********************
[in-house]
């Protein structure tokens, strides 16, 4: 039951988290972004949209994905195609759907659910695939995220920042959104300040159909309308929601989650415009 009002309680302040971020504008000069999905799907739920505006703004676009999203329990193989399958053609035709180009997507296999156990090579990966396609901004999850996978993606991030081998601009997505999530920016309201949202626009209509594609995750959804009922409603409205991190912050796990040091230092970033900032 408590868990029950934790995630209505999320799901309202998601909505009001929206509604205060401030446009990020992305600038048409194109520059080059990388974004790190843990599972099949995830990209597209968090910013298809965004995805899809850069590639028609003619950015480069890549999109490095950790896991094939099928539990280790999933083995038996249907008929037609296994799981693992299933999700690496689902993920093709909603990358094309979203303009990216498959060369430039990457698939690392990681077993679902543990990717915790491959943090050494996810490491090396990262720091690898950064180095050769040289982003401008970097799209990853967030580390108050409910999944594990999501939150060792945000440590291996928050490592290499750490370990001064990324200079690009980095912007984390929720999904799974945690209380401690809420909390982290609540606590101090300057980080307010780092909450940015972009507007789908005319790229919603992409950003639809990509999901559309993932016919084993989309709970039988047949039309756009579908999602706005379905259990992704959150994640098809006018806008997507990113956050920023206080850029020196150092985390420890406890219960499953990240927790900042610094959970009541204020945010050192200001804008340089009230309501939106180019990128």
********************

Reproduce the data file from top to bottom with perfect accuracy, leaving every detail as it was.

[in-house]
């Protein structure tokens, strides 16, 4: 039951988290972004949209994905195609759907659910695939995220920042959104300040159909309308929601989650415009 009002309680302040971020504008000069999905799907739920505006703004676009999203329990193989399958053609035709180009997507296999156990090579990966396609901004999850996978993606991030081998601009997505999530920016309201949202626009209509594609995750959804009922409603409205991190912050796990040091230092970033900032 408590868990029950934790995630209505999320799901309202998601909505009001929206509604205060401030446009990020992305600038048409194109520059080059990388974004790190843990599972099949995830990209597209968090910013298809965004995805899809850069590639028609003619950015480069890549999109490095950790896991094939099928539990280790999933083995038996249907008929037609296994799981693992299933999700690496689902993920093709909603990358094309979203303009990216498959060369430039990457698939690392990681077993679902543990990717915790491959943090050494996810490491090396990262720091690898950064180095050769040289982003401008970097799209990853967030580390108050409910999944594990999501939150060792945000440590291996928050490592290499750490370990001064990324200079690009980095912007984390929720999904799974945690209380401690809420909390982290609540606590101090300057980080307010780092909450940015972009507007789908005319790229919603992409950003639809990509999901559309993932016919084993989309709970039988047949039309756009579908999602706005379905259990992704959150994640098809006018806008997507990113956050920023206080850029020196150092985390420890406890219960499953990240927790900042610094959970009541204020945010050192200001804008340089009230309501939106180019990128």